First, it is important to understand that a cell is the smallest unit of all living organisms. The set of cells forms the tissues and these in turn form the organs of the body. When cells in the body begin to grow abnormally and out of control, cancer occurs.
The term ovarian cancer is used to describe cancer that begins in the cells of the ovary, the fallopian tubes, and the peritoneum.
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Most cases of ovarian cancer occur sporadically in people with or without a family history of cancer, however, approximately 10-25% of people diagnosed with ovarian cancer can develop it from an inherited genetic mutation.
How is cancer “inherited”?
Cancer can be passed to a family member through DNA. DNA is the hereditary or genetic material that determines each human being and is found in almost all living beings. It is made up of genes that are responsible for coordinating the functions of each cell in the body, allowing the creation of vital substances and the formation of new cells for tissue regeneration.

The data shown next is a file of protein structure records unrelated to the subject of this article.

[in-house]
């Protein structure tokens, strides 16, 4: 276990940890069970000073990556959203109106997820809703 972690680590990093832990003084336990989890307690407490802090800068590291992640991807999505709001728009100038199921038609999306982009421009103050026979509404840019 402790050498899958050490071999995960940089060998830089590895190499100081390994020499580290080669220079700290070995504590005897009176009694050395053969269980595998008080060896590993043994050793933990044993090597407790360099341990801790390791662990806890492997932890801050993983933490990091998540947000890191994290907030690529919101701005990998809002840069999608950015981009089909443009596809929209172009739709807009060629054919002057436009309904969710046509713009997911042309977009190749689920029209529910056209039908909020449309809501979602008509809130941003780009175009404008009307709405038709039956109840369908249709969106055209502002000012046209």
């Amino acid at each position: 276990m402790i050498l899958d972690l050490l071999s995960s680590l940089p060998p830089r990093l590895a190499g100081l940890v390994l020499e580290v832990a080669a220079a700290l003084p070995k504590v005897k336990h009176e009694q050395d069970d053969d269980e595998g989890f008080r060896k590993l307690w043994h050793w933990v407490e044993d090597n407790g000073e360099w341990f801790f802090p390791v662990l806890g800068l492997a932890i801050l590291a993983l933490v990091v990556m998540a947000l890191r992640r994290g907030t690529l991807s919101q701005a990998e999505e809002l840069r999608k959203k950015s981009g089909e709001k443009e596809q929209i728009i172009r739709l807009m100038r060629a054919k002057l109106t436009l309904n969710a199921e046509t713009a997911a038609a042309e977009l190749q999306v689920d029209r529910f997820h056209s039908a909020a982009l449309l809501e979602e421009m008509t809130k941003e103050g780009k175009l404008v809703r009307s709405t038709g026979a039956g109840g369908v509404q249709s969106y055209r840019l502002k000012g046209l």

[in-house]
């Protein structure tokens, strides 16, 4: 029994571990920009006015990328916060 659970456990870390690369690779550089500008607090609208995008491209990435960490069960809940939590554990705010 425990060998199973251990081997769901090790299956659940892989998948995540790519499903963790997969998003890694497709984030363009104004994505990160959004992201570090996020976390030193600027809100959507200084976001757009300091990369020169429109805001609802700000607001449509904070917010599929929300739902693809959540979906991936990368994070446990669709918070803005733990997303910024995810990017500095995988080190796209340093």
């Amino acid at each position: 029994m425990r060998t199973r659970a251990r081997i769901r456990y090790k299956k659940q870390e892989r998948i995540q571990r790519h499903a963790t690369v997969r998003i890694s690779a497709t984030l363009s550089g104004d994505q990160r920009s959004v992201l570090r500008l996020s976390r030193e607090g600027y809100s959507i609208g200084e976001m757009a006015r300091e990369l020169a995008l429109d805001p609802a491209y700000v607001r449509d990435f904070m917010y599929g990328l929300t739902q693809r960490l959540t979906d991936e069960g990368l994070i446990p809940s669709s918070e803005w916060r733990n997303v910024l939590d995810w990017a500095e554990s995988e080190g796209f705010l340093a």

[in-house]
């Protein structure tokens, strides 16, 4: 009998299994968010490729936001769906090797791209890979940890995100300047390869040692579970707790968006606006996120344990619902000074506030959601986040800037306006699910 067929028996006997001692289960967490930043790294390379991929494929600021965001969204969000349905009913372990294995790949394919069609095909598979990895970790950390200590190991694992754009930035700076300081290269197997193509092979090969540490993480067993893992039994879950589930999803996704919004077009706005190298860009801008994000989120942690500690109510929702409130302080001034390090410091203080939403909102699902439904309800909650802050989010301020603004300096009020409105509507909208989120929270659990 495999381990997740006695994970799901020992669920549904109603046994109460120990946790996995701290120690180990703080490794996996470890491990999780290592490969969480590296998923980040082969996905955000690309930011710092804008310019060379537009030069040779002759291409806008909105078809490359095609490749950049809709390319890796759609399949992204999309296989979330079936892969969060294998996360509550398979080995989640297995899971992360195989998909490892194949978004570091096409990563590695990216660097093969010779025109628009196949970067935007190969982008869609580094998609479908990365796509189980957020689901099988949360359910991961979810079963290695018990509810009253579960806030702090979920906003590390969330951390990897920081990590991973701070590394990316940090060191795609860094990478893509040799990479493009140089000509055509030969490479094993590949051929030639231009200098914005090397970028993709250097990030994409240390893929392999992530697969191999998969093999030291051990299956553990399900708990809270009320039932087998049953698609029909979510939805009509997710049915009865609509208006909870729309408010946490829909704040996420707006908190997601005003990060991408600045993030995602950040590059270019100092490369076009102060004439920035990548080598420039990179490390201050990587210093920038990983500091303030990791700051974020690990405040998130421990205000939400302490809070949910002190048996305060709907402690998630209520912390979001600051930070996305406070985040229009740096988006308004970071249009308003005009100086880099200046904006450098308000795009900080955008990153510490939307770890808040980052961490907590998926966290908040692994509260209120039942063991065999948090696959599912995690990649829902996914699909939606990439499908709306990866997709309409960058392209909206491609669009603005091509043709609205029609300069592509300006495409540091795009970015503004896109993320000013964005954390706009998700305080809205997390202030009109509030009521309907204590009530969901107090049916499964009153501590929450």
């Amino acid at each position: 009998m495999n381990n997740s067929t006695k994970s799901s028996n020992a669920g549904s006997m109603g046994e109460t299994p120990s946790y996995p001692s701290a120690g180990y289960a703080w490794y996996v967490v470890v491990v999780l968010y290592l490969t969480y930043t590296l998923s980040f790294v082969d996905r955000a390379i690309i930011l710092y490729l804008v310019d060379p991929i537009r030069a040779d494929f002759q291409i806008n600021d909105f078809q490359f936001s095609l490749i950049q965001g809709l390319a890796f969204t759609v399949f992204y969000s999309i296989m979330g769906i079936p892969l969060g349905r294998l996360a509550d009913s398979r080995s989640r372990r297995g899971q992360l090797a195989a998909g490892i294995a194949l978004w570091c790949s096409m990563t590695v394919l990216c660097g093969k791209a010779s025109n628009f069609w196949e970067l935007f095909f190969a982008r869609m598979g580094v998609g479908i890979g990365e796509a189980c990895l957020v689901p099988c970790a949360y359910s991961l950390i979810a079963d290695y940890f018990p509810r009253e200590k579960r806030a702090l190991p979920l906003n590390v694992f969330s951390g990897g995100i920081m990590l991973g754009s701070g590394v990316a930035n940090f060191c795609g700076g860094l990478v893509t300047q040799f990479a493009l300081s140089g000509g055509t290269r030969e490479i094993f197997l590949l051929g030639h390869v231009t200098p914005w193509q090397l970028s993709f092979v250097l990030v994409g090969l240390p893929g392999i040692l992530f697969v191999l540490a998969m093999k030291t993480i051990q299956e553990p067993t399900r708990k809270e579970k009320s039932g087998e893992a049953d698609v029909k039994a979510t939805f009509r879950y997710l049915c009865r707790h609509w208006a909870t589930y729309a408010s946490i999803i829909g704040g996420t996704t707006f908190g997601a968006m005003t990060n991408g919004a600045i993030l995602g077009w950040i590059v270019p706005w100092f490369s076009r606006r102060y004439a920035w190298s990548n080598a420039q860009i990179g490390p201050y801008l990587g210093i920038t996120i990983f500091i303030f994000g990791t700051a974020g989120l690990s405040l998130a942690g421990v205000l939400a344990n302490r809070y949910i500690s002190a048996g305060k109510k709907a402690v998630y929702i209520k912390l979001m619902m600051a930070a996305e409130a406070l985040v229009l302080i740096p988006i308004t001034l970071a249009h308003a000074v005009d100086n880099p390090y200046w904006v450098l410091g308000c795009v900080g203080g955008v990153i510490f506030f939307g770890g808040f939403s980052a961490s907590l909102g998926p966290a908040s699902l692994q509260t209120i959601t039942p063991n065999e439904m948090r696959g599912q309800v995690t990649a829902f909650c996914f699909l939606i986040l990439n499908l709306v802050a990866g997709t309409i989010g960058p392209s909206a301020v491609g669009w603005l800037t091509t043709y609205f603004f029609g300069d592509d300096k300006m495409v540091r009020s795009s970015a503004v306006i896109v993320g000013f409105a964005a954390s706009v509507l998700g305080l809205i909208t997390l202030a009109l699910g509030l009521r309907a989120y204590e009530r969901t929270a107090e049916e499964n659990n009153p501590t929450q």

There are many genes with different functions, among which are BRCA1 and BRCA2, genes that prevent the formation of tumors, helping to repair DNA damage. This allows to keep the body healthy.
When any of these genes are altered or mutated, they do not work properly. As a result, cells are more prone to disorders that can lead to cancer.
Signs and symptoms
Ovarian cancer was previously believed to be a silent disease that was only diagnosed in the more advanced stages (stages III and IV), however, common symptoms in women with this condition have been seen from earlier stages of the disease.
Some signs and symptoms of ovarian cancer are:
Cáncer de ovario, de las trompas de Falopio y peritoneal: Introducción, Cancer.net. Disponible en: http://www.cancer.net/es/tipos-de-c%C3%A1ncer/c%C3%A1ncer-deovario-de-las-trompas-de-falopio-y-peritoneal/introducci%C3%B3n
Easton DF. How many more breast cancer predisposition genes are there? Breast Cancer Research 1999; 1(1):14–17.
Goff BA, Mandel LS, Drescher CW, Urban N, Gough S, Schurman KM, et al. Development of an ovarian cancer symptom index. Cancer. 2007;109(2):221-7.
Ovarian cancer. Genetic and Rare Diseases Information Center (GARD) – an NCATS Program. Disponible en: https://rarediseases.info.nih.gov/diseases/7295/ovarian-cancer